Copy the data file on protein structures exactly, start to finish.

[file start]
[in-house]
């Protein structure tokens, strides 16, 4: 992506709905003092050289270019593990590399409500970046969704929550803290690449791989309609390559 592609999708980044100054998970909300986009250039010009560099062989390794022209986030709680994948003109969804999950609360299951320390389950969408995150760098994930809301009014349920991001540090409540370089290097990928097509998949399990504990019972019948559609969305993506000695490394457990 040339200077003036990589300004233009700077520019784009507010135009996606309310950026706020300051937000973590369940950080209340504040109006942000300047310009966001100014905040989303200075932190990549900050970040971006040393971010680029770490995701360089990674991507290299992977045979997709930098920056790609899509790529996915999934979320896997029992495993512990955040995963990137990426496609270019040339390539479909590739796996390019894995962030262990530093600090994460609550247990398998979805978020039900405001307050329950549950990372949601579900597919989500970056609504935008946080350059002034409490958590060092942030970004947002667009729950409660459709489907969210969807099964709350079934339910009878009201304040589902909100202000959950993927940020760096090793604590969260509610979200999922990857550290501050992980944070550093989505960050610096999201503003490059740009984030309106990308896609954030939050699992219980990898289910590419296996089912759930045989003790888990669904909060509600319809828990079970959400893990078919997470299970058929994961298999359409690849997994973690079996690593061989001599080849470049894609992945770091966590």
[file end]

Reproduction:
[in-house]
């Protein structure tokens, strides 16, 4: 992506709905003092050289270019593990590399409500970046969704929550803290690449791989309609390559 592609999708980044100054998970909300986009250039010009560099062989390794022209986030709680994948003109969804999950609360299951320390389950969408995150760098994930809301009014349920991001540090409540370089290097990928097509998949399990504990019972019948559609969305993506000695490394457990 040339200077003036990589300004233009700077520019784009507010135009996606309310950026706020300051937000973590369940950080209340504040109006942000300047310009966001100014905040989303200075932190990549900050970040971006040393971010680029770490995701360089990674991507290299992977045979997709930098920056790609899509790529996915999934979320896997029992495993512990955040995963990137990426496609270019040339390539479909590739796996390019894995962030262990530093600090994460609550247990398998979805978020039900405001307050329950549950990372949601579900597919989500970056609504935008946080350059002034409490958590060092942030970004947002667009729950409660459709489907969210969807099964709350079934339910009878009201304040589902909100202000959950993927940020760096090793604590969260509610979200999922990857550290501050992980944070550093989505960050610096999201503003490059740009984030309106990308896609954030939050699992219980990898289910590419296996089912759930045989003790888990669904909060509600319809828990079970959400893990078919997470299970058929994961298999359409690849997994973690079996690593061989001599080849470049894609992945770091966590």